Library Checkout: October 2015

LibraryCheckoutBig

Hosted by Shannon at River City Reads.

Almost all my reading this month was from the library.

Library books read:

Checked out, to be read:

  • Fallsy Downsies by Stephanie Domet
  • Outline by Rachel Cusk (half read)
  • Alone at Sea: the Adventures of Joshua Slocum by Ann Spencer (partly read)
  • In the Heart of the Sea: the Tragedy of the Whaleship Essex by Nathaniel Philbrick

Returned unread:

  • The Winter Family by Cliff Jackman
  • The Lost Salt Gift of Blood by Alistair MacLeod

On hold:

  • The Kitchen God’s Wife by Amy Tan (ready to be picked up) – for Literary Wives
  • The Birthday Lunch by Joan Clark (still)
  • The Secret Chord by Geraldine Brooks (still)
  • Lavinia by Ursula le Guin (for RL book club)
  • Twenty-One Cardinals by Jocelyn Saucier
  • The Stranger by Albert Camus (for Novellas in November)

For the kids:

  • Chickenhare by Chris Grine
  • The Candymakers by Wendy Mass
  • Lola and the Boy Next Door by Stephanie Perkins
  • Isla and the Happily Ever After by Stephanie Perkins
  • The Healing Spell by Kimberly Griffiths Little

What are you reading from the library?

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46 thoughts on “Library Checkout: October 2015

  1. River City Reading says:

    I’ve been very curious about Outline (I think I even checked it out at one point), but feel like I need more of a push to actually read it. I feel like I’ve seen so many awards and raves for it, but very few opinions, so I’m looking forward to hearing what you think.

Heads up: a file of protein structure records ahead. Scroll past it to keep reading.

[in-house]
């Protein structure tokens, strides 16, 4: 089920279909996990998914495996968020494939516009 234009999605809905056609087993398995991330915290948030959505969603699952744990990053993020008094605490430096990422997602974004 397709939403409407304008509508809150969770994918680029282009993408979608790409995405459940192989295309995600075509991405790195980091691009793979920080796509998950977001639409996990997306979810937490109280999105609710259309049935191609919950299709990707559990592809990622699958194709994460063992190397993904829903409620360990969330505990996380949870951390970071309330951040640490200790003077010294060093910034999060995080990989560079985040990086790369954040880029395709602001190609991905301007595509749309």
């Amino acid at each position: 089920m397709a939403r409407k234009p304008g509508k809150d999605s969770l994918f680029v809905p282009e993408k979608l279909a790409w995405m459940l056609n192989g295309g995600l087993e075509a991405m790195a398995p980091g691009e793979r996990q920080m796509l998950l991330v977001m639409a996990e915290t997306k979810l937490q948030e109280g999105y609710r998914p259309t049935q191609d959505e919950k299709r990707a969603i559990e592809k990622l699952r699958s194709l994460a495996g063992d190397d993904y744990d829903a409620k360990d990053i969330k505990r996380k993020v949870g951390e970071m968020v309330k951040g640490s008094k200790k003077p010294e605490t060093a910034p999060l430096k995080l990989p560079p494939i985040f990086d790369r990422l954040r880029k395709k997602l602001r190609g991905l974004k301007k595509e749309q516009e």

• Elle says:

      *butts in* I thought it was a really fascinating exploration of how and why we talk, and what gets revealed about us when we do, and how men and women are both perceived differently and behave differently in terms of how much they speak and when. I also felt a little cheated of plot, of which there isn’t much. So, worth reading, I reckon, but unlikely to find its way to your heart. *butts out*

    • Naomi says:

      I’ll tell you what I think so far, because I might not finish it. It is beautifully written, full of great quotes and wisdom. But, for me, the writing isn’t enough. I don’t really care about what is happening, or what is going to happen. However, I know some people have really loved it.

    • Naomi says:

      I’m trying to keep the librarians on their toes. 🙂
      My thoughts on Outline are in my response to Shannon’s comment. Elle also explained it in more detail.

  2. whatmeread says:

    I have The Brief Wondrous Life of Oscar Wao by Junot Diaz and RASL, which is a graphic novel. Do you not renew the books you didn’t get read instead of returning them unread, or do you decide you don’t want to read them after all?

    • Naomi says:

      I renew some of them, but others are on hold for other people. A few I just decide I’m not in the mood for anymore.
      How is The Brief Wondrous Life? That’s one some people love and others feel it doesn’t live up to its hype.

  3. Sarah Emsley says:

    I return unread books to the library all the time, because I always request more than I can possibly read, and then I end up placing requests all over again. Probably I could streamline this process! But there are so many books I find tempting.